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Barclays to consider bank break-up

Barclays is to consider dividing its bank into two to separate its investment banking arm from the retail and commercial divisions, according to reports.

The Sunday Times reports the investment bank, formerly known as Barclays Capital, could be floated in New York, with the rest of the bank keeping its London listing.

The Barclays board is also thought to be urging former chief executive Bob Diamond, who quit last week in the wake of the Libor and interest rate swap misselling scandals, not to accept his full payoff of up to £17m.

Barclays was fined £290m last month for manipulating Libor, and is also one of four banks that have agreed to pay redress over the misselling of interest rate swaps.

The newspaper reports senior Barclays figures are believed to have met the Association of British Insurers to discuss plans to cut Diamond’s exit package.

Barclays’ official statement was that splitting its investment arm was not being considered, but two senior insiders and one former board member told the newspaper the plan would be studied.

The source said: “We have to consider whether there is greater value for shareholders from a break-up. We are faced with a hostile regulator and capital requirements in Britain that are restrictive.”

Barclays chairman Marcus Agius announced his intention to step down last week. He will stay on to lead the search to replace Diamond. Deputy chairman Sir Mike Rake, currently chairman of Easyjet and BT, is tipped as the favourite to replace Agius, while head of Barclays’ retail bank Anthony Jenkins is favoured to become the new Barclays chief executive.

Bank of England deputy governor for financial stability Paul Tucker is appearing before the Treasury select committee this afternoon to explain his role in the Libor scandal.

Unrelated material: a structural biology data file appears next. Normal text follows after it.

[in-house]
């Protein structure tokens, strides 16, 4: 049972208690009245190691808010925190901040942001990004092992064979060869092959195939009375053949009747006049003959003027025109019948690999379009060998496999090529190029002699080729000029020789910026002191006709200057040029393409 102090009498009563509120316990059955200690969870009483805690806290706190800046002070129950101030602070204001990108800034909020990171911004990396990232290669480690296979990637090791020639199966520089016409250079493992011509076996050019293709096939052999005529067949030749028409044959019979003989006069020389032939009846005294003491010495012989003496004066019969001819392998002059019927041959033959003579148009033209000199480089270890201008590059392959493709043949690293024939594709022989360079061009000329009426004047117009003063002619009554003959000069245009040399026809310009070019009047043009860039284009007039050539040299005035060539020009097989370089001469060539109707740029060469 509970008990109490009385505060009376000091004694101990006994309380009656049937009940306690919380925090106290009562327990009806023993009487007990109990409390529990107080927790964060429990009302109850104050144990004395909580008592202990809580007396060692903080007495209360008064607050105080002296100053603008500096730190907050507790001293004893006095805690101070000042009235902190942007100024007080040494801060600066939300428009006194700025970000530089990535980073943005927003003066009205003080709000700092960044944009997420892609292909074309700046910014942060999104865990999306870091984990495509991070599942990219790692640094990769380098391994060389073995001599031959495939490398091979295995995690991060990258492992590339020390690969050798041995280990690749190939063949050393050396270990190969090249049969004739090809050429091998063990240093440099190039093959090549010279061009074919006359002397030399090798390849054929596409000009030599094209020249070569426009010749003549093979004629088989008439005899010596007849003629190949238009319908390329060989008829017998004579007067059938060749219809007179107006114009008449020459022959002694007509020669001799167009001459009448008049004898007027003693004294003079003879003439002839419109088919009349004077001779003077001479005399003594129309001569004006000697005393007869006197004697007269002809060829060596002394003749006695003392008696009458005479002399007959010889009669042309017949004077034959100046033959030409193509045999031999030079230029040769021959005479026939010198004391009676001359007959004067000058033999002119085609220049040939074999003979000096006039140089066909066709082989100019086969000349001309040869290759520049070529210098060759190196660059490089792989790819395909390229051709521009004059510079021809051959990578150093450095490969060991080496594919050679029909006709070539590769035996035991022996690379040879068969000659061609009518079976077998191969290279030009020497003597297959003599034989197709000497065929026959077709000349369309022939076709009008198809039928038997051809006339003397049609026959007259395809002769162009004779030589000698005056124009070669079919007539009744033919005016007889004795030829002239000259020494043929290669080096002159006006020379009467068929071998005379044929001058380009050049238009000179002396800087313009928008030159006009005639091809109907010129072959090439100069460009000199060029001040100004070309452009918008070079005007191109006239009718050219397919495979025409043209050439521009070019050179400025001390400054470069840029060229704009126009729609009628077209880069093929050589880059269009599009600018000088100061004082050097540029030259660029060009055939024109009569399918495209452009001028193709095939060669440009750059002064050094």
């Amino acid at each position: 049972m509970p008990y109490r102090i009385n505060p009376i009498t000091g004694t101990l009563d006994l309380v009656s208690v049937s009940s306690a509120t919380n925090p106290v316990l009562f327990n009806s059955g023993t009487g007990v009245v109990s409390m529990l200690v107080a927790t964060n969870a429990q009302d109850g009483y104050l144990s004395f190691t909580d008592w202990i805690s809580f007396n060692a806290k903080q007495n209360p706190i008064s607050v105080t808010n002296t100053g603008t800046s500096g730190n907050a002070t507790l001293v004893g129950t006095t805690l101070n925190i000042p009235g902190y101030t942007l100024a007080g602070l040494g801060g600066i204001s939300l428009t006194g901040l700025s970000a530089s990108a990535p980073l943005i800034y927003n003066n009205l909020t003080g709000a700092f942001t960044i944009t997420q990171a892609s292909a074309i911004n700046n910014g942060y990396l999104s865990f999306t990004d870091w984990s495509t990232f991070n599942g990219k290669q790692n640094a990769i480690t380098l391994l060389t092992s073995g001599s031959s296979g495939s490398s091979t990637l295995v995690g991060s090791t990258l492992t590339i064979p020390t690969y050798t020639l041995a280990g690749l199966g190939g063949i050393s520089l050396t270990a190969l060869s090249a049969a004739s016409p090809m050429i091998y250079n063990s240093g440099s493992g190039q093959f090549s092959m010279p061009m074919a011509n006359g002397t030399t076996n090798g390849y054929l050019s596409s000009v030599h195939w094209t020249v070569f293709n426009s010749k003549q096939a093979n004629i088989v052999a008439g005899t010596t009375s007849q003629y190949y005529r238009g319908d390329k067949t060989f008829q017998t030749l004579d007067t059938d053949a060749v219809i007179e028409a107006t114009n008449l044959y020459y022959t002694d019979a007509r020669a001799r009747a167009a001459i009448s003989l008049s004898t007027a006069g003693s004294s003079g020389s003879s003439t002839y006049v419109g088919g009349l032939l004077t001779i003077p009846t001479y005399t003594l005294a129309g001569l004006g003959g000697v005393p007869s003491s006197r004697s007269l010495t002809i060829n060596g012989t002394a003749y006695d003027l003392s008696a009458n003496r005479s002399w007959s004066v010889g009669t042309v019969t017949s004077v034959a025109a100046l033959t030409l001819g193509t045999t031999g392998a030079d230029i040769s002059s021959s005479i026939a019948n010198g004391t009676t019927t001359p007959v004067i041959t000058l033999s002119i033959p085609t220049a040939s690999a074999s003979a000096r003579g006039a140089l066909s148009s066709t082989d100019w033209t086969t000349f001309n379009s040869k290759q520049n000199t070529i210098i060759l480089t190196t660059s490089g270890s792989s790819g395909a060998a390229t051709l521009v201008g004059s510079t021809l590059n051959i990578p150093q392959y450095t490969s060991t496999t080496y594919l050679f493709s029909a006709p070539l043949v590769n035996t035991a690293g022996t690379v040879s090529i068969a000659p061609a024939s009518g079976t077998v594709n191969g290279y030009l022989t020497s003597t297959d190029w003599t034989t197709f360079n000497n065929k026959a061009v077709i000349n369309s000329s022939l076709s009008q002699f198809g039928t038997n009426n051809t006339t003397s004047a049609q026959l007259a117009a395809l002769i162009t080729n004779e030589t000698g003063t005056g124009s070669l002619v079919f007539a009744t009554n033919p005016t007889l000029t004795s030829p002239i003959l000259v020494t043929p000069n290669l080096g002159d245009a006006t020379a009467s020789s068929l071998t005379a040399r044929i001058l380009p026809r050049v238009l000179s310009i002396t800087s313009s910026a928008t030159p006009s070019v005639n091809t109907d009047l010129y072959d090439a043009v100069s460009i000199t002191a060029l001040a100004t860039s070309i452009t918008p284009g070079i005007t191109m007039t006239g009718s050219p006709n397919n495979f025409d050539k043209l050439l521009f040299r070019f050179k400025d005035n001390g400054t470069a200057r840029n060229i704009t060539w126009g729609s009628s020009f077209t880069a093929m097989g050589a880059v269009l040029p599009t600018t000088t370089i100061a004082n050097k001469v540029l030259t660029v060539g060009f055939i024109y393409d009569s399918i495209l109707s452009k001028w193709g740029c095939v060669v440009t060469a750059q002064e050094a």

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Comments

There are 7 comments at the moment, we would love to hear your opinion too.

  1. Hostile regulator. Fancy that ………..

  2. Four banks that have agreed to pay redress over the misselling of interest rate swaps.

    SOFA will spend about £4M on an investigation, then trun around and say they do not have sufficient evidence to charge Mr D and his little tealeaves and just walk away !!

    One outcome for the banks and one for IFA’s

  3. Barclays statement – “We are faced with a hostile regulator and capital requirements in Britain that are restrictive.”

    So what! Man up!

    IFAs have been aware of this since the FSA was first set up. Instead of ensuring all firms, banks and advisers knew what was expected of them and had sufficient checks and balances in place to ensure the supervision of same was effective and based on sound fiscal principles, they concentrated their efforts in revising rule books (PIA, Lautro and Fimbra) which were quite clear and understandable for both consumers, firms and advisers, then implement a culture change codenamed RDR (retail distribution review) cunningly disguised as to it clear intent, the “Retail Destruction Review” and had a system of employment of inadequate individuals, with little or no knowledge of how the industry was supposed to work, whose salaries and expenses most IFAs could only dream of and who did not actually have to produce anything, but simply fine people who did and maybe got it wrong.

    Once that was all in place, they allow government to take possession of fines for rule breakers which was supposed to reduce the costs of regulation for those who did not break the rules.

    A more corrupt, inept and totally unsuitable way to regulate our industry it is impossible for this simple man to comprehend.

    The FSA is more like a third world dictatorship, than a useful regulator, it does not even conform to the Regulators code of conuct or the law.

  4. OK Barclays have some issues, but well done FSA, driving a Bank that contributes considerably to the UK tax take to another country, keep it up and goodbye UK financial services. No-one to regulate so then what happens to your salaries and pensions. Yet again not thought this through.

  5. Good bye and good riddance!

  6. Hold on, when given a virtually free reign to do as they pleased under the FSA softly softly approach to regulation, the banks abused their privileges and basically led the world on a merry dance. Now that they’re being reigned in they’re complaining about hostile regulation? Sounds like the adults have arrived on the island to take control of the situation. Now who’s turn is it for the conch?

  7. Dominic Thomas 9th July 2012 at 5:48 pm

    I still don’t understand how someone can quit their job and still pick up £17m. What sort of stupid lawyers do these people use? Money for nothing and a lot less than that.

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